Ida-Viru County (Estonian: Ida-Viru maakond), (Russian: Ида-Вируский уезд, Ида-Вирумаа) or Ida-Virumaa, is one of 15 counties of Estonia. It is the most north-eastern part of the country. The county contains large deposits of oil shale - the main mineral mined in Estonia. Oil shale is used in the production of shale oil and in thermal power plants. The capital of the county is the town of Jõhvi which is administratively united with the Jõhvi Parish; nevertheless, Narva is the largest town in the county in terms of population and at the same time the third largest city in Estonia after Tallinn and Tartu. In January 2019 Ida-Viru County had a population of 136,240 – constituting 10.3% of the total population in Estonia. It borders Lääne-Viru County in the west, Jõgeva County in the southwest and Russia (Leningrad Oblast) in the east.
During the latter part of the period of Soviet rule of Estonia, Ida-Virumaa was called Kohtla-Järve district, and its administrative capital was Kohtla-Järve.
County Government (Estonian: maavalitsus), led by a governor (Estonian: maavanem), ceased to exist after administrative reform in 2017. The last governor of Ida-Viru county was Andres Noormägi.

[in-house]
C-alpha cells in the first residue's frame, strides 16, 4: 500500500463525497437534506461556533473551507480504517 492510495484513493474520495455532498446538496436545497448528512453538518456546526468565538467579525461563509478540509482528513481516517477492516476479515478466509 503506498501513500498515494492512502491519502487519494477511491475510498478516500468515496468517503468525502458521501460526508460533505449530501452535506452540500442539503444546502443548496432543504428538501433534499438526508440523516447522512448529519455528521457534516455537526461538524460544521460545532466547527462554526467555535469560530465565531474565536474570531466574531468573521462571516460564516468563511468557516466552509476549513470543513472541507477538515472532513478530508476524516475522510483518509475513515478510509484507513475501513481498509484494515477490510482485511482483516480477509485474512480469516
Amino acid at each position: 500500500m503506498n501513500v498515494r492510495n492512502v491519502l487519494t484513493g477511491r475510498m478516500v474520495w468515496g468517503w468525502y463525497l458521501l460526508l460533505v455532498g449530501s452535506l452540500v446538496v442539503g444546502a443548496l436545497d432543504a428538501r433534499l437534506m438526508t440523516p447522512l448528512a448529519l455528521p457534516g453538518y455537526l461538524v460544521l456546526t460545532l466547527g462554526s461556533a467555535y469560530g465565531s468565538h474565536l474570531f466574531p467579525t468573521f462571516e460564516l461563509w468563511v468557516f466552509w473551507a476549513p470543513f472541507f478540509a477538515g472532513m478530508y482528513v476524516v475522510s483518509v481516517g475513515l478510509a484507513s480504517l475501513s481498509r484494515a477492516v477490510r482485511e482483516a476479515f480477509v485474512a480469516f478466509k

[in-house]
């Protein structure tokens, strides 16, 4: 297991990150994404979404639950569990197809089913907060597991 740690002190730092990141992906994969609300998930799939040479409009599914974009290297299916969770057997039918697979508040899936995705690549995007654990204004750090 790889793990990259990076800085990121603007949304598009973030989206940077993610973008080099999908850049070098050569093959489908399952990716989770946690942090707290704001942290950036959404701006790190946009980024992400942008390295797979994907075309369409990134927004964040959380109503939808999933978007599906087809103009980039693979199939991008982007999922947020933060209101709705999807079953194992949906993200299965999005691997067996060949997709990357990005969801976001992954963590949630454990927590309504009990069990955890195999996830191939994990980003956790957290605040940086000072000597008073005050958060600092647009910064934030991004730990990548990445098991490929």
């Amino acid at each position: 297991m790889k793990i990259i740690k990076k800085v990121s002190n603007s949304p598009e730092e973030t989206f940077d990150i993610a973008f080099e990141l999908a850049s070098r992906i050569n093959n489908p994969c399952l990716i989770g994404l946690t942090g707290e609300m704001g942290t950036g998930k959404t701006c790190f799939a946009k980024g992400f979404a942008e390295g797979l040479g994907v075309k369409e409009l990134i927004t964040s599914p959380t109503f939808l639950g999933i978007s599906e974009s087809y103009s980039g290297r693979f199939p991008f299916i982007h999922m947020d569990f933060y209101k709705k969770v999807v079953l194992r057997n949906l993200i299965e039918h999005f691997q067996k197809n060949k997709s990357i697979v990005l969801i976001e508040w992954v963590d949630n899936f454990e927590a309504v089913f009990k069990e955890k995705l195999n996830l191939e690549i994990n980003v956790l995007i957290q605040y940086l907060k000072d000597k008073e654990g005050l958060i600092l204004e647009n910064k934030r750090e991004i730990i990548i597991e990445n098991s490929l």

The population of Ida-Viru county declined from 221,807 in 1990 to 168,656 in 2010.
In January 2017, the population of Ida-Virumaa was 143,880, which makes it the third largest county in Estonia (after Harju and Tartu counties, which include the capital Tallinn and country's second-largest city Tartu). 44.6% of the population are men and 55.4% women.
By January 2020, the population of Ida-Virumaa had decreased to 134,259, of which 33% were of native origin and 67% of foreign origin.
In the aftermath of World War II, Estonia was occupied by the Soviet Union and large swaths of Ida-Viru County underwent ethnic cleansing by the Soviet authorities. Estonians, who were forced out of the major population centers, including Narva, were replaced by colonists from Russia. As a result of mass migration from the Soviet Union, Ida-Viru County is now the only county in Estonia where ethnic Russians have largely replaced the indigenous Estonian population.
By ethnic origin, on 1 January 2017, 73.1% of the population were Russians, 18.9% were Estonians, 2.3% were Ukrainians, 2.1% were Belarusians and 0.9% were Finns.
Ida-Virumaa County is subdivided into eight municipalities, of which four are urban (Estonian: linnad — cities or towns) and four are rural (Estonian: vallad — parishes). There are 217 villages in Ida-Virumaa.
Municipalities of Ida-Viru County